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prepared by Rabbi Eliezer Chrysler
Kollel Iyun Hadaf, Jerusalem

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Moed Katan 7

MOED KATAN 7 - sponsored by Harav Ari Bergmann of Lawrence, N.Y., out of love for Torah and those who study it.



(a) Rebbi Yehudah permits trapping pests from a field field of trees in the normal manner, and from a corn-field in an unusual manner (i.e. with a Shinuy) - because the former entails a tremendous loss, whereas in the case of the latter, the loss is relatively small (as we have already explained).


1. 'In the normal manner' entails - digging a shaft in their habitat, and suspending a trap in it.
2. 'In an unusual manner' - piercing a spit-rod into the ground, and banging on it with a hammer until the earth loostens, falls on top of them and squashes them.
(c) It is permitted to trap pests in the normal manner even from a corn-field - if it is adjacent to a field of trees, so that they have easy access from the former to the latter.
(a) We learned in our Mishnah that one is permitted to effect unprofessional repairs to a breach in a wall on Chol ha'Mo'ed. According to Rav Yosef, this constitutes a wall made of laurel branches interwoven with Lulav-leaves. The Tana of the Beraisa defines it - as making a wall of stones, without cementing them.

(b) Rav Chisda (explaining our Mishnah) establishes our Mishnah by the wall of a *garden* - but if the wall of a *courtyard* caves in, one may repair it normally (because of the likelihood of robbers taking advantage of the breach).


1. On the one hand, there is no proof (that one should be permitted to reconstruct the wall of a courtyard in the normal manner) from the Beraisa, which permits a wall that is leaning over the street to be pulled down and re-built - because the Tana only permits it because of the danger involved (as the Tana specifically writes).
2. On the other hand, we can not deduce from there (seeing as the Beraisa actually concludes 'Mipnei ha'Sakanah'), that if not for the danger aspect, it would be forbidden to rebuild it normally (a Kashya on Rav Chisda) - because that refers to the *demolition* of the wall, but not to its *reconstruction*.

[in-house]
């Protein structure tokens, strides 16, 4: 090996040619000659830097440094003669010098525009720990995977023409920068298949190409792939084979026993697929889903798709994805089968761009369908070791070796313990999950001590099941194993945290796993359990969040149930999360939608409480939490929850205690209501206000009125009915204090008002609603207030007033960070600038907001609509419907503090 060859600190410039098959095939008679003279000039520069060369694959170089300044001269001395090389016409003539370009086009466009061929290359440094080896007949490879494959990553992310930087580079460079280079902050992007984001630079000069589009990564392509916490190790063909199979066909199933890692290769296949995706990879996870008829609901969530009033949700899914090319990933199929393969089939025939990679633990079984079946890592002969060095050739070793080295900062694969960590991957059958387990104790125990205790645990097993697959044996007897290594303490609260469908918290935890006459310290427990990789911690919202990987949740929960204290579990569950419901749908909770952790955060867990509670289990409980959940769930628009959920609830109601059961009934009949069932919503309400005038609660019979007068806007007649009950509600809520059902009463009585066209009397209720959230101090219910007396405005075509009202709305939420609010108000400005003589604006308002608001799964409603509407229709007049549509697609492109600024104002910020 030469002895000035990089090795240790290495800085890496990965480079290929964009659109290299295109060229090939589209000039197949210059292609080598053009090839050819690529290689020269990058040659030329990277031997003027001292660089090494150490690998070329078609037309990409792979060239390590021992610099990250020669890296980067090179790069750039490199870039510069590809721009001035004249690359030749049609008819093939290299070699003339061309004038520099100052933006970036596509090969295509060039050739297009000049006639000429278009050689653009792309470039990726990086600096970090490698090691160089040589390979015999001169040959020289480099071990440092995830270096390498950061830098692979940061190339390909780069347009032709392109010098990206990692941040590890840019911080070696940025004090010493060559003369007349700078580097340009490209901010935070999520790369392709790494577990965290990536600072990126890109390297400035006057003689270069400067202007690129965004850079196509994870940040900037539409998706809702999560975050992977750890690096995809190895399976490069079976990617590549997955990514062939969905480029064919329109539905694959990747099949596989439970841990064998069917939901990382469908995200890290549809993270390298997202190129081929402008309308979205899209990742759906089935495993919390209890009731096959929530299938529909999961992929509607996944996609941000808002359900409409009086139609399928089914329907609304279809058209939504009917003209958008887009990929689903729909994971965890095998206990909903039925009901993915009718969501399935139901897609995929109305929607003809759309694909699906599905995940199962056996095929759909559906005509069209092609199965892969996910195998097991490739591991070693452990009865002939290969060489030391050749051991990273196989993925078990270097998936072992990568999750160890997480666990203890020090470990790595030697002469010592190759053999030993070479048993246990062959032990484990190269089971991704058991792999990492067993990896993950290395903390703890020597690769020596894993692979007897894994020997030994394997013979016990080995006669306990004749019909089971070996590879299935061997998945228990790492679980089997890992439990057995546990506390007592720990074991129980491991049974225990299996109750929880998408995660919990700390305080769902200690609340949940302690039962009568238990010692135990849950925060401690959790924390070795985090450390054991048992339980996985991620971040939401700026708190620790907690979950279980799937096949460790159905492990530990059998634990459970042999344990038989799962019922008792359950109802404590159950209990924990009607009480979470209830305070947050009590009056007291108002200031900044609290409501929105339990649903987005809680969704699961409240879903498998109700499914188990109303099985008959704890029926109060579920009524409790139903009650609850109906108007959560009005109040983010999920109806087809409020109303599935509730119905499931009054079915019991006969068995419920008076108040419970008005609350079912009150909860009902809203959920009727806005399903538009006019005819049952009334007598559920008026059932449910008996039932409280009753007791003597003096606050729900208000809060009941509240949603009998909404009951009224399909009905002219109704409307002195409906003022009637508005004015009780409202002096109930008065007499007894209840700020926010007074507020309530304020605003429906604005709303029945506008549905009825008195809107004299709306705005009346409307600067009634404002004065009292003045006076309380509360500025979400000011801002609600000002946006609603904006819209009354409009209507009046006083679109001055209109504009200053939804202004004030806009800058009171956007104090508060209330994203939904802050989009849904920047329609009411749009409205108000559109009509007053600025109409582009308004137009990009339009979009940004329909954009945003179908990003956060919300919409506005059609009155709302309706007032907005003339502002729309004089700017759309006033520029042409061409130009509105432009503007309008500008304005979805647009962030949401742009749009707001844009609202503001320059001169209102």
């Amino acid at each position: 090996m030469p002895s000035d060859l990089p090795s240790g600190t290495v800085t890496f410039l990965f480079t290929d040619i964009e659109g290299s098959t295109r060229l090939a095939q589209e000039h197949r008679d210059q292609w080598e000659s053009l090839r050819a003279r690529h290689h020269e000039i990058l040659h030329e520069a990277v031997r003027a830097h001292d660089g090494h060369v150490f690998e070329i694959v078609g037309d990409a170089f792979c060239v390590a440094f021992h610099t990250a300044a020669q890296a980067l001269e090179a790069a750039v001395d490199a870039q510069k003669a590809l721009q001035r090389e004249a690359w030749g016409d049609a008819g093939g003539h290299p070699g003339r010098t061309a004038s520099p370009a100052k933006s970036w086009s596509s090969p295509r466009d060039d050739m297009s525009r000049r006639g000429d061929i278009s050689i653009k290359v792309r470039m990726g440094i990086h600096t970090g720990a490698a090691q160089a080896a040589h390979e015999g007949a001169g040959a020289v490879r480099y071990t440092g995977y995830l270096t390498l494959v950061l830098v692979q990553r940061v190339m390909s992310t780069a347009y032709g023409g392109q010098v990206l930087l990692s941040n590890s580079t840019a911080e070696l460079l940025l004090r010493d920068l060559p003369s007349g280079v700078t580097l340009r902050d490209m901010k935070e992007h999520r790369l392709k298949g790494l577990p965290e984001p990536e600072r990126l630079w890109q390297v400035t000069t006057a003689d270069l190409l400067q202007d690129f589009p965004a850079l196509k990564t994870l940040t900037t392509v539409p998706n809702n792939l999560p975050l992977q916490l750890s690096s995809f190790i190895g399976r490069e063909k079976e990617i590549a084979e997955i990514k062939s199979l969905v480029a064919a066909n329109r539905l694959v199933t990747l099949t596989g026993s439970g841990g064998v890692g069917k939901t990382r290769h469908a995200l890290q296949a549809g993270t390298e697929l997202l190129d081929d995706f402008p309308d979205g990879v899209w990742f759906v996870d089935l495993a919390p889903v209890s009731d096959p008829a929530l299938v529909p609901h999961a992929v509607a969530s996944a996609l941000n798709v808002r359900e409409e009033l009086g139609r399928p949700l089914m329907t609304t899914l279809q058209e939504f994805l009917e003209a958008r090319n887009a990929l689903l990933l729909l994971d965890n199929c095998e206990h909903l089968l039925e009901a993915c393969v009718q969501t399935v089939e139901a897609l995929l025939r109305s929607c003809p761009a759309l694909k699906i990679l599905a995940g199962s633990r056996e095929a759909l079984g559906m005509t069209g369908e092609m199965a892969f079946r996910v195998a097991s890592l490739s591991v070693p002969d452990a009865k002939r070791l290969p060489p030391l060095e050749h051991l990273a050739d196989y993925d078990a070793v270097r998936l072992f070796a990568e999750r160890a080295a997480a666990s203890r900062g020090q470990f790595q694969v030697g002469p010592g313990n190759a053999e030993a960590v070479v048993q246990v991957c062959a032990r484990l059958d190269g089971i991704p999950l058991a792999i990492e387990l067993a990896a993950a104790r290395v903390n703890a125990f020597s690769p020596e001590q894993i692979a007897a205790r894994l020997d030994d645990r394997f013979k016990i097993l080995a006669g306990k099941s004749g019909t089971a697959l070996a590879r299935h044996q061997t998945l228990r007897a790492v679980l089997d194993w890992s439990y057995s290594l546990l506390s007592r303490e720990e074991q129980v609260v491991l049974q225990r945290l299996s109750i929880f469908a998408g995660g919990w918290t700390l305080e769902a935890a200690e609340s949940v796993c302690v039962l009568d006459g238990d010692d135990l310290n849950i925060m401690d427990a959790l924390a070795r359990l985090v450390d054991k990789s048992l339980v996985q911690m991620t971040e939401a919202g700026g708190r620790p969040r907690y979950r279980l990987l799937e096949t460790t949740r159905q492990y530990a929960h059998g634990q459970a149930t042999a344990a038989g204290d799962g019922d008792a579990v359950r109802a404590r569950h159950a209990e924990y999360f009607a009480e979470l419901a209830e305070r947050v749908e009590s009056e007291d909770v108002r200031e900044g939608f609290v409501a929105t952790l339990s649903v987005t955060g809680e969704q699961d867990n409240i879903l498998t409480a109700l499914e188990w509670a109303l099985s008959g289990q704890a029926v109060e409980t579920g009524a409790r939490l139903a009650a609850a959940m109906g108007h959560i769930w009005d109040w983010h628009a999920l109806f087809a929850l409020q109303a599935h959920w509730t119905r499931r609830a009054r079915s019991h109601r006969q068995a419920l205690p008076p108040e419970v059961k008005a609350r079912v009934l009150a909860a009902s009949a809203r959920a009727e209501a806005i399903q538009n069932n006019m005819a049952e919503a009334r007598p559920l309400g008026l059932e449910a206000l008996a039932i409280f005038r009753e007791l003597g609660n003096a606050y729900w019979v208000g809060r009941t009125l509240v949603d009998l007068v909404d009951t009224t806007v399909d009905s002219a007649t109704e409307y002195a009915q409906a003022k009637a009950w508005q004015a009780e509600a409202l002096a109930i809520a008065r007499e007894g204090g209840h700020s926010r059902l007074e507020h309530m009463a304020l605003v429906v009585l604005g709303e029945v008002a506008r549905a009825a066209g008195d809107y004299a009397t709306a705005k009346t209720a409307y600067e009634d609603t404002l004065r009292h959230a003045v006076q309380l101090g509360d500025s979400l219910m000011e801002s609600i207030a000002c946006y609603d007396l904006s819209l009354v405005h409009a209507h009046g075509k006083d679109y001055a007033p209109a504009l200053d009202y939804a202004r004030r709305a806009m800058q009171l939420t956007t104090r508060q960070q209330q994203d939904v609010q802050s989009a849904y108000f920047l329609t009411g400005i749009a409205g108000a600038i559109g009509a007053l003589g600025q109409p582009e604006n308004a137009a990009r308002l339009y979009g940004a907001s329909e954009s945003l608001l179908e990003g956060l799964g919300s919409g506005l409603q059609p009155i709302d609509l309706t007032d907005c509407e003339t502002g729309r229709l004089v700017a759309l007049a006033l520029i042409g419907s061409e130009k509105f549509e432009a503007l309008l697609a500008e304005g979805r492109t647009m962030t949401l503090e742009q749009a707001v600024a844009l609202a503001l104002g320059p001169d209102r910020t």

(d) The reason that the Tana permits the reconstruction of the wall - is because, if Chazal would not have allowed it, the owner would not demolish it.
(a) In the Sh'mitah, our Mishnah permits repairing a breach in a wall in the normal manner. This can only refer to the wall of a *garden* (because what can possibly be wrong with repairing the wall of a courtyard in the Sh'mitah)?

(b) Had the Tana not permitted repairing a breach in the wall of a garden in the Sh'mitah, we would have thought that it is forbidden to do so - because it looks as if he is building it in order to guard the fruit (which would be forbidden).

(c) Rav Ashi proves Rav Chisda right from here - because as we just proved, the Tana is referring to the wall of a garden, and not to that of a courtyard (just as Rav Chisda explained).

(a) The Chachamim in our Mishnah forbid the Kohanim to examine Nega'im at all on Chol ha'Mo'ed - Rebbi Meir permits the actual examination, but allows them only to declare the 'Metzora' Tahor, and not, Tamei.

(b) The Chachamim is Rebbi Yossi - who maintains that, once the Kohen examines a Metzora, he is obligated to finalize his status, one way or the other.

(c) Rebbi makes a compromise. He rules like Rebbi Meir - by a Musgar (who is forbidden to be with his wife - see Tosfos DH 'Amar' - and who can only therefore benefit from the Kohen's examination - seeing as a Muchlat is permitted to be with his wife); and he rules like Rebbi Yossi - by a Muchlat (who is permitted to be with his wife - until the seven days during which he becomes Tahor).

(a) Rava restricts the Machlokes between Rebbi Meir and Rebbi Yossi to only one out of three possibilities. According to him, if a 'Metzora' ...
1. ... who is still Tahor arrives by the Kohen for the first time on Chol ha'Mo'ed - even Rebbi Meir will agree that the Kohen is not permitted to examine him (because there is nothing to be gain by doing so).